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Hitting The Right Note On Music Careers

By Johanna Cano, posted Aug 10, 2018
Husband-and-wife duo, Austin (from left) and Sarah McCombie, singing outside their home in Pittsboro with their dog, Ruby. They released “Chattanooga,” a single from their upcoming album, earlier this year. (photo by Kendall Atwater c/o Chatham Rabbits)
It only took one pensive weekend for Austin and Sarah McCombie to decide to devote themselves to their folk band Chatham Rabbits. They left their corporate jobs to commit to the music they have bonded over since they met.
 
Austin was raised in Wilmington and worked as a financial adviser at Northwestern Mutual. Sarah grew up in the Piedmont and played with the band the North Carolina Broadcasters. She was a music teacher.
 
The McCombies have been playing music together for four years, and Sarah said they decided to make music their careers in June.
 
Sarah plays the banjo, and Austin plays the guitar. Austin said his experience growing up in Wilmington can be seen in their music.
 
“I think that our music and our songwriting is very influenced by my upbringing in Wilmington just in the relationship I always had to the coast,” he said.
 
They plan on taking the skills they learned in their jobs and applying them to their band.
 
Austin said he used to call 30 people a day, selling himself as a financial adviser. Now, the McCombies call venues daily to promote their band.
 
“I’m really used to calling people and selling myself, being able to convince somebody that they should trust me with their business,” Austin said. “And it’s really the exact same thing I’m doing with music. It’s just instead of trusting me to manage money, they’re trusting that we will put on a good show for them and we will play good music.”
 
All the calling has paid off. The band is currently booked for 35 shows.
 
While they are passionate about the art of music making, they also understand the importance of the business side of running a band.
 
“We view this as a business, and so we left our corporate jobs to start our own business in music and part of that is just being financially responsible and making good decisions,” Austin said.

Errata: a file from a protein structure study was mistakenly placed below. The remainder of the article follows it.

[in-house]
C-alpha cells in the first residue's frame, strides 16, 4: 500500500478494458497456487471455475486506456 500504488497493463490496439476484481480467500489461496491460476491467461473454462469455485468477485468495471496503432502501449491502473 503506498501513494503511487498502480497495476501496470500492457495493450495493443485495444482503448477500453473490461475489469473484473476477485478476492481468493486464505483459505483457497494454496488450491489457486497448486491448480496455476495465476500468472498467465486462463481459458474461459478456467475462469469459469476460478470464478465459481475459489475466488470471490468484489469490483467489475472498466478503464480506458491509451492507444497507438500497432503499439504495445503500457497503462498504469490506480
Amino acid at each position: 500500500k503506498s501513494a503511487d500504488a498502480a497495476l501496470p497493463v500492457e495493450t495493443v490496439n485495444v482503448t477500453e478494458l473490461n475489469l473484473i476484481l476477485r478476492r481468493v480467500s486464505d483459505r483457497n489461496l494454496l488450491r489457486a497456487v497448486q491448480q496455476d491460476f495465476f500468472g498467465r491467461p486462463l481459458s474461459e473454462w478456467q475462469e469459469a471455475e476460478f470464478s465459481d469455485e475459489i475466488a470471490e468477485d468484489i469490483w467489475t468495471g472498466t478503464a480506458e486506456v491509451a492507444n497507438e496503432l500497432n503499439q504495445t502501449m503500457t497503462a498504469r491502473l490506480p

Part of those good decisions involve the home they purchased in Pittsboro, Austin said. They bought the home three years ago for a good price. They are selling the home and using the money for financial support as they begin to tour.
 
“It’s going to allow us to just have the last string cut so that we’re really on the road full time devoting ourselves to being wherever we need to be to be,” Austin said.
 

FILLING VENUES

 
Chatham Rabbits had their debut show as a full-time band at Bourgie Nights in Wilmington. Billy Mellon, owner of the music venue and adjacent manna restaurant, understands how difficult running a music business can be.
 
Bourgie Nights opened in 2014 with the mission of providing small, up-and-coming bands a place to play and to accent manna.
 
He said part of running a music venue is identifying which bands and music styles fit the audience.
 
“It’s not really a winning business to book music a lot of days and expect the public to support those bands,” Mellon said. “It requires you to have somewhat of a good taste and a good finger on the pulse of what is the market’s enjoyable music tastes.”
 
Because of this difficulty, Mellon said he decided to make the venue more intimate.
 
“We hope that the minimalistic approach that we take with booking means that we’re bringing in really high-quality music,” he said. “They’re locked in on the music, really interested in hearing the band, doing the unplugged type deal.”
 

LIKE ANY OTHER BUSINESS

 
Bourgie Nights will be the recording location for Haley Banc, a Wilmington singer-songwriter who will record her first full-length album.
 
Banc is the first artist signed on by Blank Agency, a Wilmington-based music management company headed by Catherine Hawksworth.
 
Hawksworth, who also owns retail store Modern Legend, said from her experience as a business owner that running a business in music is like running any other business.
 
“With the store, I’m investing in products that I believe people are going to be interested in buying; with music I’m investing in people that I believe other people will be interested in listening to or investing in,” Hawskworth said.
 
She left Wilmington for 10 years, and when she came back she saw changes in where musicians play.
 
“All these musicians are starting to find new places to go,” she said. “Bourgie Nights is a great example; in-store shows are a great example…. there’s a lot of different platforms that maybe just didn’t exist quite the same as they did before.”
 
Like musicians who play in unconventional venues, Sarah and Austin say they must be strategic about where they play.
 
“You’ve got to think about things like not inundating one certain area with your music from your shows,” Sarah said. “You’d want to have a good draw each time you come.”
 
The first album for Chatham Rabbits will be released in October. They recorded at The Rubber Room studios in Chapel Hill. They also filmed an episode for My Home NC, a UNC-TV show that details their journey.
 
Despite the financial uncertainty that can come with running a band, Austin and Sarah said they are excited to be doing what they are passionate about.
 
“I think the biggest difference is not necessarily in how to run the business as much as just that we feel like we’re finally connecting with the business,” Austin said. “We’re doing it because we love it, and we’re trying to build financial stability along the way.”
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